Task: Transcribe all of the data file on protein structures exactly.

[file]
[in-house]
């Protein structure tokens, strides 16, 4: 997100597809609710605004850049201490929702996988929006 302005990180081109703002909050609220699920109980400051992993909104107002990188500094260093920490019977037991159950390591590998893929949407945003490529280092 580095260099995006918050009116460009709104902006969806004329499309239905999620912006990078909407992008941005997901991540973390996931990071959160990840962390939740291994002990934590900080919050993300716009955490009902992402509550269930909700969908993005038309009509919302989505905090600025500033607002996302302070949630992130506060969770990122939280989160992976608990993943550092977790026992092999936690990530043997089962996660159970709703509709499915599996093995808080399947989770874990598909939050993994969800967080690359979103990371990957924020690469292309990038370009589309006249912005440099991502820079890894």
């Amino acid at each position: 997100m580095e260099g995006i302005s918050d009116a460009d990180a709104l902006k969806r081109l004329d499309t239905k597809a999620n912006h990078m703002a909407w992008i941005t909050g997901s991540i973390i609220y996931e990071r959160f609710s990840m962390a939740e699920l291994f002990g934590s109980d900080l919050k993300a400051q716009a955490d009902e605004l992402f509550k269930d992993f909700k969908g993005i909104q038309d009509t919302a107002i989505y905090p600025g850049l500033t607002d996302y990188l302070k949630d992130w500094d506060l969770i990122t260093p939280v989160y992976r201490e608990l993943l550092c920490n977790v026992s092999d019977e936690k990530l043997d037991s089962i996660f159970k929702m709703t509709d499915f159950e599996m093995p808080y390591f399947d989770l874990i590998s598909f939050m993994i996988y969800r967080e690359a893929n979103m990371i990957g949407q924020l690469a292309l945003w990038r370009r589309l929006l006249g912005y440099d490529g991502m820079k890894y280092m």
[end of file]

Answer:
[in-house]
């Protein structure tokens, strides 16, 4: 997100597809609710605004850049201490929702996988929006 302005990180081109703002909050609220699920109980400051992993909104107002990188500094260093920490019977037991159950390591590998893929949407945003490529280092 580095260099995006918050009116460009709104902006969806004329499309239905999620912006990078909407992008941005997901991540973390996931990071959160990840962390939740291994002990934590900080919050993300716009955490009902992402509550269930909700969908993005038309009509919302989505905090600025500033607002996302302070949630992130506060969770990122939280989160992976608990993943550092977790026992092999936690990530043997089962996660159970709703509709499915599996093995808080399947989770874990598909939050993994969800967080690359979103990371990957924020690469292309990038370009589309006249912005440099991502820079890894």
């Amino acid at each position: 997100m580095e260099g995006i302005s918050d009116a460009d990180a709104l902006k969806r081109l004329d499309t239905k597809a999620n912006h990078m703002a909407w992008i941005t909050g997901s991540i973390i609220y996931e990071r959160f609710s990840m962390a939740e699920l291994f002990g934590s109980d900080l919050k993300a400051q716009a955490d009902e605004l992402f509550k269930d992993f909700k969908g993005i909104q038309d009509t919302a107002i989505y905090p600025g850049l500033t607002d996302y990188l302070k949630d992130w500094d506060l969770i990122t260093p939280v989160y992976r201490e608990l993943l550092c920490n977790v026992s092999d019977e936690k990530l043997d037991s089962i996660f159970k929702m709703t509709d499915f159950e599996m093995p808080y390591f399947d989770l874990i590998s598909f939050m993994i996988y969800r967080e690359a893929n979103m990371i990957g949407q924020l690469a292309l945003w990038r370009r589309l929006l006249g912005y440099d490529g991502m820079k890894y280092m």